Description: This overview of childhood obesity includes literature from various studies that look at the causes, consequences, and prevention and treatment of childhood obesity.
Purpose: The purpose is to increase awareness of childhood obesity and the complexity of this health concern among health professionals and society. In addition, the authors intend to provide some practical expertise. The objectives are very worthy and this collaboration is greatly needed to disseminate a collection of research on childhood obesity. Although the book provides information on the causes, consequences, and treatment options for childhood obesity, there is limited information on the outcomes of some of the treatment strategies (i.e., how do things work in practice? What strategies work and do not work with children).
Audience: According to the authors, the book is primarily written for health and research workers. It is also suggested that the book will reach a wider group of individuals that the authors have not specified. In my opinion, the book is written at a level for health professionals and I do not believe it is user-friendly for the general population. The majority of the authors have a wide variety of experience in certain areas of childhood obesity.
Features: The book addresses a variety of topics that relate to childhood obesity. It begins with a description of the pathology, epidemiology, and sociological issues surrounding obesity. It provides a synopsis of the possible clinical outcomes of childhood obesity and an overview of the prevention strategies such as diet, activity, and drug therapies. Most interesting is the concluding chapter that focuses on future issues and research opportunities in this area. While the authors' intentions may have been good, I question the use of the drawing on the cover. As health practitioners working with children, we need to have empathy, but I found that the drawing may be interpreted in a negative manner by individuals who live with obesity. I think it continues to perpetuate the stigma associated with obesity and would prefer a comprehensive picture of body images on the cover. Realizing that the book cannot cover every topic extensively, I would like to have seen a review of how some of the practical applications work with children living with obesity. Specifically, reviewing the current research on behavior modification (i.e., why do some children change; what influences their change; what are their experiences; what works and doesn't work with regards to behavior modification and the outcomes of these strategies). Lastly, the use of the term "slimming" is an important issue. The authors need to present their interpretation and use of this term, since it can be misinterpreted. It may conjure up an image of needing to be "thinner" where our goal as health professionals is to encourage healthy weights for children so that they can live healthy lives.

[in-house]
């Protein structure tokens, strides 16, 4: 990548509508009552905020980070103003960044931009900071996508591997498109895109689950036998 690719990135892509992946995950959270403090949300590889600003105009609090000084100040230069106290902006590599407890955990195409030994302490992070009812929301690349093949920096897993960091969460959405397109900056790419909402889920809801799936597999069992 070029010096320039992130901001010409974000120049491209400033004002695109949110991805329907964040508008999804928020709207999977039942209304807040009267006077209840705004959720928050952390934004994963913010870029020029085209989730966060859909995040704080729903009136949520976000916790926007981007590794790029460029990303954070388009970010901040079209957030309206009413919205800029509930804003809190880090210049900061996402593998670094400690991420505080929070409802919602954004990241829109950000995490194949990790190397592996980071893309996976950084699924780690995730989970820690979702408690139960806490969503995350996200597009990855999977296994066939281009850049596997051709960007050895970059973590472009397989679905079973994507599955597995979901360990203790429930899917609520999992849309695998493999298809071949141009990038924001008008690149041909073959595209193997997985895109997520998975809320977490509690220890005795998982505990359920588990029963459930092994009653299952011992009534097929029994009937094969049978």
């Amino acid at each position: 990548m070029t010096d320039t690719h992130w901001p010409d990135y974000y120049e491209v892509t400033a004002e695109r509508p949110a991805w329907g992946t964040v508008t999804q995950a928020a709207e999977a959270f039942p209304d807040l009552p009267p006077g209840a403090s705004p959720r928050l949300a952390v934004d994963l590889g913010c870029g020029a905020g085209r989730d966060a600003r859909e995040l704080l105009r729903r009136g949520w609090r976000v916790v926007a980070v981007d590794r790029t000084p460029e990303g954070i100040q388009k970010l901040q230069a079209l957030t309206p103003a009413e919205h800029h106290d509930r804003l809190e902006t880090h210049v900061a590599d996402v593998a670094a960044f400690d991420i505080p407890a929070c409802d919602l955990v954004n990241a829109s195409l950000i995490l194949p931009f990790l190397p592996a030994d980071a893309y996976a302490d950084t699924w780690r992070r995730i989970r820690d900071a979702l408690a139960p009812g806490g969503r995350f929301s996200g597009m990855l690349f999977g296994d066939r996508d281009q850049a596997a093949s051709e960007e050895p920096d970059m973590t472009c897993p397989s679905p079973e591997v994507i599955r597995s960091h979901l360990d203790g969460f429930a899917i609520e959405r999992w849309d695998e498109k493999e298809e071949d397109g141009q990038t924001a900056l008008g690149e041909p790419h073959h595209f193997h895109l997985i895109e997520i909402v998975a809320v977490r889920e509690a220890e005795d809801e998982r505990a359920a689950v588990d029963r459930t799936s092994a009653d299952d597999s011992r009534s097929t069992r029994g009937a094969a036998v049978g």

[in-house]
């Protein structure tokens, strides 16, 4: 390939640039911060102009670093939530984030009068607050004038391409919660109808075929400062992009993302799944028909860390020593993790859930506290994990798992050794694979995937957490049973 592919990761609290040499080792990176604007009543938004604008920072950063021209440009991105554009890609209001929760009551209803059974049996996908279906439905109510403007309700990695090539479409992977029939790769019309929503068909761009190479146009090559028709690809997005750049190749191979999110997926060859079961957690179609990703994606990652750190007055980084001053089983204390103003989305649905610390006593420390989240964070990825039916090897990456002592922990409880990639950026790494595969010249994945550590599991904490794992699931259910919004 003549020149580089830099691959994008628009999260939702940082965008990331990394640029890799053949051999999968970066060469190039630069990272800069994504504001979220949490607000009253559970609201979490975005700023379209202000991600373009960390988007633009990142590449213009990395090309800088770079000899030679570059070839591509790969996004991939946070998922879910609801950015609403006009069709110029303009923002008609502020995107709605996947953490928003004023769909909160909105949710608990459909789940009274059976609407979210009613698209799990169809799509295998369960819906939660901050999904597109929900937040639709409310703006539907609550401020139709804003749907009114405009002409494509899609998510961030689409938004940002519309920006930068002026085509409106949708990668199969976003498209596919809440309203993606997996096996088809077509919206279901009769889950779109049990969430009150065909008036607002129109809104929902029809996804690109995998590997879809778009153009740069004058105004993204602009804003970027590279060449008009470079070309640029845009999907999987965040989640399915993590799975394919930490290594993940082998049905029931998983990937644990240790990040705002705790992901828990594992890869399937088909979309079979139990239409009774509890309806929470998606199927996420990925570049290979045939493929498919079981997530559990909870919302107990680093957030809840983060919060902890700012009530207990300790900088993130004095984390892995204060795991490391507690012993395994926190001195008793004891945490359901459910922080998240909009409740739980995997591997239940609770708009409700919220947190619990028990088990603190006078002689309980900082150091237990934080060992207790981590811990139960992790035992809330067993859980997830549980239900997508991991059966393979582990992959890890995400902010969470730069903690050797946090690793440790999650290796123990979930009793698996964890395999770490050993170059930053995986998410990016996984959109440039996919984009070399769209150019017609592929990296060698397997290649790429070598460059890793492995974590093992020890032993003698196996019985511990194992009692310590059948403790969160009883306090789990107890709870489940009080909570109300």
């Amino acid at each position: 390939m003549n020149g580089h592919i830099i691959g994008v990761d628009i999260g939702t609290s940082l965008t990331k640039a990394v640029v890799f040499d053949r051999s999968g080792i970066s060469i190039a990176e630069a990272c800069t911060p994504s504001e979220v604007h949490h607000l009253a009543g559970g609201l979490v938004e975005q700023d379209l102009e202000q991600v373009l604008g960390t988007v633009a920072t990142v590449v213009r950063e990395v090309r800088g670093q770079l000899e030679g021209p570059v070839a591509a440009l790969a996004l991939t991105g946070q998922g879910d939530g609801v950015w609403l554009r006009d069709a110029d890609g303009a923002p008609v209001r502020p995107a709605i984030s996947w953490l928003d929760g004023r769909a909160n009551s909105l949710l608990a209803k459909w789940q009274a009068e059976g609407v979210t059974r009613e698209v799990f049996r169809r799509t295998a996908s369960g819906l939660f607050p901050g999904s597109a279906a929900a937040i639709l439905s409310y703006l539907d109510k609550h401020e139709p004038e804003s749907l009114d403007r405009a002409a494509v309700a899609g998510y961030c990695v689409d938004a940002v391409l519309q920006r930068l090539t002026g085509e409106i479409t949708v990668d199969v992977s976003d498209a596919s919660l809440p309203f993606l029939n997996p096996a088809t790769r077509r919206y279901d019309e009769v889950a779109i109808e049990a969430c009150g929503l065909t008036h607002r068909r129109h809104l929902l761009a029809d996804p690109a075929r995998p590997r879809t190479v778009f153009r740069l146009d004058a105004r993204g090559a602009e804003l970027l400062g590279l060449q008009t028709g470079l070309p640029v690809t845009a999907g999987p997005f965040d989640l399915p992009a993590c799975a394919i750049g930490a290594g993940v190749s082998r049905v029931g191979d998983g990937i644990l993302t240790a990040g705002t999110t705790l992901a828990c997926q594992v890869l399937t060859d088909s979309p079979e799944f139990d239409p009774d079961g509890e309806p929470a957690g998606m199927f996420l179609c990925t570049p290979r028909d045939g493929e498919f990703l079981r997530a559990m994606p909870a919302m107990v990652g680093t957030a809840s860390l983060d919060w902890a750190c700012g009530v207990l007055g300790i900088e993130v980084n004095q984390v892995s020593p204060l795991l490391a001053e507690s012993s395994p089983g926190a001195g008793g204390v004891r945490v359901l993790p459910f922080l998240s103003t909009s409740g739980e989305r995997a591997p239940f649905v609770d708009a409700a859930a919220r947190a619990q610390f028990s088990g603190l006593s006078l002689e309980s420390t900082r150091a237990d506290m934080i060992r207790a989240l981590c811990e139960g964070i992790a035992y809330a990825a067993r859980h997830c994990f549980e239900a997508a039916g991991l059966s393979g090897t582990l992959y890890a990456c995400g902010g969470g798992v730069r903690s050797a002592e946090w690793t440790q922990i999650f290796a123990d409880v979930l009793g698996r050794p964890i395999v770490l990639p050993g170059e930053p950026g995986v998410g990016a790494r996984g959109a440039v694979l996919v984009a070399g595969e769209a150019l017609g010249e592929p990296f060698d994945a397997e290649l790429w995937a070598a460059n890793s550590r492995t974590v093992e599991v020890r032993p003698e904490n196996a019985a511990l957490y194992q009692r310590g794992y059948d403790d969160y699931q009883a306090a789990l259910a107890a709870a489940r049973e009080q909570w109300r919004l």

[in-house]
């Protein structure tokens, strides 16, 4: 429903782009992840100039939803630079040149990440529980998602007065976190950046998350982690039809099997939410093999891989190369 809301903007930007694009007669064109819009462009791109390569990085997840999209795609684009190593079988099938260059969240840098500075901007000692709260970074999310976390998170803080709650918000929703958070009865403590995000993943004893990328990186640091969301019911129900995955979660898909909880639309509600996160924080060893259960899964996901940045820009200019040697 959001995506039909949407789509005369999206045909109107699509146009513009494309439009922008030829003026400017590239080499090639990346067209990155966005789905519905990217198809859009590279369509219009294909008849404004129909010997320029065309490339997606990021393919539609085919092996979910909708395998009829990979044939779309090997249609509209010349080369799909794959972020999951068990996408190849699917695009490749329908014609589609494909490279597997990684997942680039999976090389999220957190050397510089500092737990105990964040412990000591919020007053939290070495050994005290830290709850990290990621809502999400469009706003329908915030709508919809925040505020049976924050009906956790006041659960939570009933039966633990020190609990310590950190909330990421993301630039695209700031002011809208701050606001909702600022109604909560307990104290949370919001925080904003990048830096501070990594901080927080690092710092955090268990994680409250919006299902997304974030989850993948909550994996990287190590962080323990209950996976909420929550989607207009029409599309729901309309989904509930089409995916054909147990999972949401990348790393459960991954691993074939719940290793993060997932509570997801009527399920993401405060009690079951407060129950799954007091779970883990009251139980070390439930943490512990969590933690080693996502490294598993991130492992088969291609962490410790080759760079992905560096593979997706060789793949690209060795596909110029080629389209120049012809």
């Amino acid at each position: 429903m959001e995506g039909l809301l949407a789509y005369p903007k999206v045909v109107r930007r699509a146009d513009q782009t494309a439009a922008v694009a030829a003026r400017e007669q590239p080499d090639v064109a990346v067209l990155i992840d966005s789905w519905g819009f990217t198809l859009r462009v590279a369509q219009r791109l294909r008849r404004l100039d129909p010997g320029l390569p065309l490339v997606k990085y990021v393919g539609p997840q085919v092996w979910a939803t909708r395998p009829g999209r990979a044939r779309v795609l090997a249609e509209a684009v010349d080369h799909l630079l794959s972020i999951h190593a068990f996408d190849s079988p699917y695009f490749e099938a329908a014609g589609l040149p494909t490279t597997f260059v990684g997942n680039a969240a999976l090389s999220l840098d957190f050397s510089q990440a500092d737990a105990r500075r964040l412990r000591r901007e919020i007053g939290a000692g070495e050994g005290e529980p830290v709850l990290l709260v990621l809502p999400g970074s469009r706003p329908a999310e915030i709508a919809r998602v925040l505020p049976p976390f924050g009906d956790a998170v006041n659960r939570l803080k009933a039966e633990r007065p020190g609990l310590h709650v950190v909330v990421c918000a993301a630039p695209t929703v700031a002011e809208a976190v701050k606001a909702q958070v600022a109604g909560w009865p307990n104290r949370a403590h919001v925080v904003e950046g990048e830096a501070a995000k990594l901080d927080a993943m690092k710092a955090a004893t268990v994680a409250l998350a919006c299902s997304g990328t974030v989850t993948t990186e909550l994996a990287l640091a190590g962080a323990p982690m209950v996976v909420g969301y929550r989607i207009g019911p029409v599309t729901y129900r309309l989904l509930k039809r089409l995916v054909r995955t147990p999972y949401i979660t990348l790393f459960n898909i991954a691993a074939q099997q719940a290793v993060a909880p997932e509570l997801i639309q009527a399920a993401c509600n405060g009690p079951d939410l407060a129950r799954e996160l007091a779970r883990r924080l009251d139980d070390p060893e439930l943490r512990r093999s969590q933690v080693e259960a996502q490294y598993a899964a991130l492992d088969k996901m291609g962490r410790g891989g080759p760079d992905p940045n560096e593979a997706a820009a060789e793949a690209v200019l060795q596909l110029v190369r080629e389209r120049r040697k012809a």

Assessment: This book covers a complex topic taking into consideration a wide variety of determinants of obesity. The synopsis of the material is very useful to health professionals as it provides updated information and raises many questions for future research.